Reference:  EWHC 2164 (QB); (2004) SLJR 12; (2004) ISLR, SLR-1
Court: Queen's Bench Division
Judge: Richards J
Date of judgment: 1 Oct 2004
Summary: Sports Law - Appeal from Jockey Club Appeal Board - Review of Appeal Board decision to disqualify for breach of rules - whether penalty of disqualification imposed was disproportionate and unlawful - whether Jockey Club was in breach of contract in imposing a disproportionate penalty - whether imposition of the disqualification was an unreasonable restraint of trade - whether new evidence should be adduced at hearing
Download: Download this judgment
Instructing Solicitors: Charles Russell for the Defendant
The Claimant, Graham Bradley, was a successful steeplechase jockey who was charged in June 2002 with a number of breaches of the Rules of Racing alleged to have been committed during his time as a licensed jockey. The Jockey Club Disciplinary Committee found certain of the charges proved and imposed penalties which included disqualification for a period of eight years. Mr Bradley appealed to the Appeal Board which dismissed an appeal on liability but substituted a penalty of five years disqualification. Mr Bradley brought these proceedings in the High Court to challenge the length of the disqualification. In doing so he sought to adduce new evidence.
(1) Whether the Jockey Club was in breach of various implied terms of a contract between the parties by imposing a disproportionate penalty;
(2) Whether the imposition of the disqualification was unlawful at common law on non-contractual grounds.
(3) Whether the Court should consider new evidence when determining either claim.
Dismissing the claim:
(1) The Court’s jurisdiction in such a case is supervisory. Its function is to ensure that the primary decision-making body operates within lawful limits, whether the claim is contractual or non-contractual. The test is akin to that which applies in public law.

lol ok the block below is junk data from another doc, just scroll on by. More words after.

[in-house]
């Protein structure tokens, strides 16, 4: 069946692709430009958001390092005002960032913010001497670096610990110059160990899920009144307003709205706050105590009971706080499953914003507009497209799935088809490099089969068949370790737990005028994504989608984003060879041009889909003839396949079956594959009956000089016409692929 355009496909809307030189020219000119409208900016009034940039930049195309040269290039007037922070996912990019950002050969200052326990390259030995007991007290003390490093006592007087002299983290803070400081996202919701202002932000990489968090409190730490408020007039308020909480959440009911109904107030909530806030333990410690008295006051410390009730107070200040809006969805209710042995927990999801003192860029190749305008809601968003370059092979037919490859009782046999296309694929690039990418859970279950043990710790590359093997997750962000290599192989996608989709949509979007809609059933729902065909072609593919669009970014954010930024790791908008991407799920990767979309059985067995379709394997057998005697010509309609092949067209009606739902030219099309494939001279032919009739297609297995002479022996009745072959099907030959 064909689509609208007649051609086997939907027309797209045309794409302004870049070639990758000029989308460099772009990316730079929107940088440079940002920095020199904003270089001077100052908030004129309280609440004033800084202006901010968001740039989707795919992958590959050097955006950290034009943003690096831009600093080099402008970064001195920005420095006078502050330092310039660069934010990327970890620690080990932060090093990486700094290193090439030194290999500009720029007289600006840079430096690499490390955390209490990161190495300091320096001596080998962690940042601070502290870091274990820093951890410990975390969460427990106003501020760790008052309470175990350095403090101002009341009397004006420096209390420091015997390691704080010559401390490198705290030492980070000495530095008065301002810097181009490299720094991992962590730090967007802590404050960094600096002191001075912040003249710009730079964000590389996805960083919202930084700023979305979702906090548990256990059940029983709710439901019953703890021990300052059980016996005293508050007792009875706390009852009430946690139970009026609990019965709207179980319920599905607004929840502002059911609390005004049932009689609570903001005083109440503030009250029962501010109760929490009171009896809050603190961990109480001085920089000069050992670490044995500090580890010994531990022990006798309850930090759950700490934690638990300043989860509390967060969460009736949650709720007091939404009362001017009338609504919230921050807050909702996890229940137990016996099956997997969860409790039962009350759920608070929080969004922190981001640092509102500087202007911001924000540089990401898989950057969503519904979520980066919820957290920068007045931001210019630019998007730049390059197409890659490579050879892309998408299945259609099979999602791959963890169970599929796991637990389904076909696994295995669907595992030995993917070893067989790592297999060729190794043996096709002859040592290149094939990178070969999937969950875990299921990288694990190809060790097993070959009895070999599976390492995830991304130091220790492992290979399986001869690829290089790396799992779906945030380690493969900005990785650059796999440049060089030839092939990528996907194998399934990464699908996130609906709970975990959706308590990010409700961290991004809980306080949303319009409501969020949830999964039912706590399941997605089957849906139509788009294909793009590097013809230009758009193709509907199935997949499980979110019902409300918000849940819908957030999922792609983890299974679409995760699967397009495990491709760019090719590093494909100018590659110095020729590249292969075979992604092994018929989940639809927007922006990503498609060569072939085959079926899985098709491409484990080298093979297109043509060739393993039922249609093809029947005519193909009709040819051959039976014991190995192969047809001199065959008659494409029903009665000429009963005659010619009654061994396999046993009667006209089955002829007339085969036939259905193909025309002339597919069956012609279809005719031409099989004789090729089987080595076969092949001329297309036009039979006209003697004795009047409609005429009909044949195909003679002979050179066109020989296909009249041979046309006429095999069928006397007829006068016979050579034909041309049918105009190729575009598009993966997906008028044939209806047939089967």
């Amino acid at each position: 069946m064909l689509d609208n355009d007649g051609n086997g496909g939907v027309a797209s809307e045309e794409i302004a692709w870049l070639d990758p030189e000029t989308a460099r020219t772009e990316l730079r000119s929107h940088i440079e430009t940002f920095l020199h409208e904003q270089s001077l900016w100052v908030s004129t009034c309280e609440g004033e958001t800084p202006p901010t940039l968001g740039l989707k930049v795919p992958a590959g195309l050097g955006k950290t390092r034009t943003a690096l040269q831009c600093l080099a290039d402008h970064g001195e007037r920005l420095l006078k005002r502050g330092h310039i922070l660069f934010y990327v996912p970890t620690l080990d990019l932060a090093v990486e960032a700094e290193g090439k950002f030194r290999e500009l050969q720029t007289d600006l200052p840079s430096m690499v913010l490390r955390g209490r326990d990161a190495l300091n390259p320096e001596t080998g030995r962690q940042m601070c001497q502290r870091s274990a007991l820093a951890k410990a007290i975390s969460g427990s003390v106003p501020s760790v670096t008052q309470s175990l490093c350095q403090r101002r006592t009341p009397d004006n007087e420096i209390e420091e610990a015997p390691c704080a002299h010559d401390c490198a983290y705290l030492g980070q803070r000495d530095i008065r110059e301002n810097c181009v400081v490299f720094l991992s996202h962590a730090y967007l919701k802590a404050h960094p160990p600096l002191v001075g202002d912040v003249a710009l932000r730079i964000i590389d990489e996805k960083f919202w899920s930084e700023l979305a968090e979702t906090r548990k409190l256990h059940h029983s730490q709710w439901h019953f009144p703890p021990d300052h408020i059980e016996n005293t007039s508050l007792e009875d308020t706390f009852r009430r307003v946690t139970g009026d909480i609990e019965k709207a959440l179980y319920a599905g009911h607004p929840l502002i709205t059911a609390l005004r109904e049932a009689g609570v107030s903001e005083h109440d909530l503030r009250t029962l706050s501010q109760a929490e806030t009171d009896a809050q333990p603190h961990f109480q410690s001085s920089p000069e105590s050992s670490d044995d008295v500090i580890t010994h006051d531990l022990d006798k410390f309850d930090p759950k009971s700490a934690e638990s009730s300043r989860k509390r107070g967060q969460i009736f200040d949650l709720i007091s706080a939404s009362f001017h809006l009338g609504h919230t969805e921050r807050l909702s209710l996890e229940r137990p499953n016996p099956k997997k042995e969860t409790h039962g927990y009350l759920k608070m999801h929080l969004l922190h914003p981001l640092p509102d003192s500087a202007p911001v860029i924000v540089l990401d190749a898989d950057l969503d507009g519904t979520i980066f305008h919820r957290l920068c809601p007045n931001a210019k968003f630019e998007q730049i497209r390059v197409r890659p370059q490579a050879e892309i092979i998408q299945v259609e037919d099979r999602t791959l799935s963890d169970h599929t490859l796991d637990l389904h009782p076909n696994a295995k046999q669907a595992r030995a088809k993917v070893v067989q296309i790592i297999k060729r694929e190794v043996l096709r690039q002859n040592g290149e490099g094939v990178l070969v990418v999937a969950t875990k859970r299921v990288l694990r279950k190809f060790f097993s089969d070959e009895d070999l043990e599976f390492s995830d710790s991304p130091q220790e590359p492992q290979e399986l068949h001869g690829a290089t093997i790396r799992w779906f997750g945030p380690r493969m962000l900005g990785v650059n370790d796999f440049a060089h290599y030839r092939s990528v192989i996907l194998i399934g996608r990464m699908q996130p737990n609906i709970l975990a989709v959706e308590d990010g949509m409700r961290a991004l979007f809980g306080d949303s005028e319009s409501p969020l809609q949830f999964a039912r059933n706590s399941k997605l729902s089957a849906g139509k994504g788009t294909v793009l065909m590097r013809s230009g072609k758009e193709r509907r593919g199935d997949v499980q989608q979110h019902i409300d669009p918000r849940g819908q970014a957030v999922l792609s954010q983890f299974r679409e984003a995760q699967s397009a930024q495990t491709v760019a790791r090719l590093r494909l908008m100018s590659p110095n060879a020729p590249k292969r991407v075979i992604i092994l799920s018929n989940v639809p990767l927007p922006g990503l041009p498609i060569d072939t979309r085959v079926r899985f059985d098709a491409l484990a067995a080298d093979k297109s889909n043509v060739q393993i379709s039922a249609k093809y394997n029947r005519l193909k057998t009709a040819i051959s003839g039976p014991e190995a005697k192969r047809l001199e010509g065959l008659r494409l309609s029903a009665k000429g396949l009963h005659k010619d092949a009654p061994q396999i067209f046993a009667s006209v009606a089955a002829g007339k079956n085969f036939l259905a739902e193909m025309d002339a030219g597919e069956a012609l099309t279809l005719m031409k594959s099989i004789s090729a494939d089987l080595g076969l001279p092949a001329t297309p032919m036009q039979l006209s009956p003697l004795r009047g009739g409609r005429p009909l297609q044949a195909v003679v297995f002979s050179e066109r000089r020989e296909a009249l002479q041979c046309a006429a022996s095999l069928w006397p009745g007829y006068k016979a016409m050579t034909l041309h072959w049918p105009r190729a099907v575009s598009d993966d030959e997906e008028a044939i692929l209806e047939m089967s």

(2) There was a contract between the parties, by which the Jockey Club disciplinary bodies were to consider the matters raised, but this did not affect the issues for decision. The implied terms of the contract were consistent with the approach identified above.
(3) For these reasons the new evidence was irrelevant and inadmissible; the relevant evidence was that which was before the Appeal Board. In any event, having heard the evidence, it did not support the case advanced.
(4) The Appeal Board was fully entitled to conclude that a five year disqualification was proportionate. Further, if it had been a primary decision-maker the court would not have imposed any lesser ban.
Graham Bradley’s second career, as a bloodstock agent, appears to be at an end as a result of evidence he volunteered to a crown court in defending a former colleague, that he and his colleague had regularly passed inside information to a gambling syndicate for reward. Was it lawful for the Appeal Board of the regulatory system, on this basis, to ban him from racing for 5 years? Older authorities clearly established a wide margin of appreciation for sporting bodies in disciplinary decisions, giving the courts an important, but nonetheless supervisory role. This decision firmly rejects an attempt to argue that in modern conditions the court should assume the role of primary decision-maker, and second-guess the regulator. The judge would have made the same decision as the Appeal Board, but he held that this was not the issue. The question was whether the Appeal Board reached an untenable conclusion. The approach for the court is broadly the same as that which applies in public law.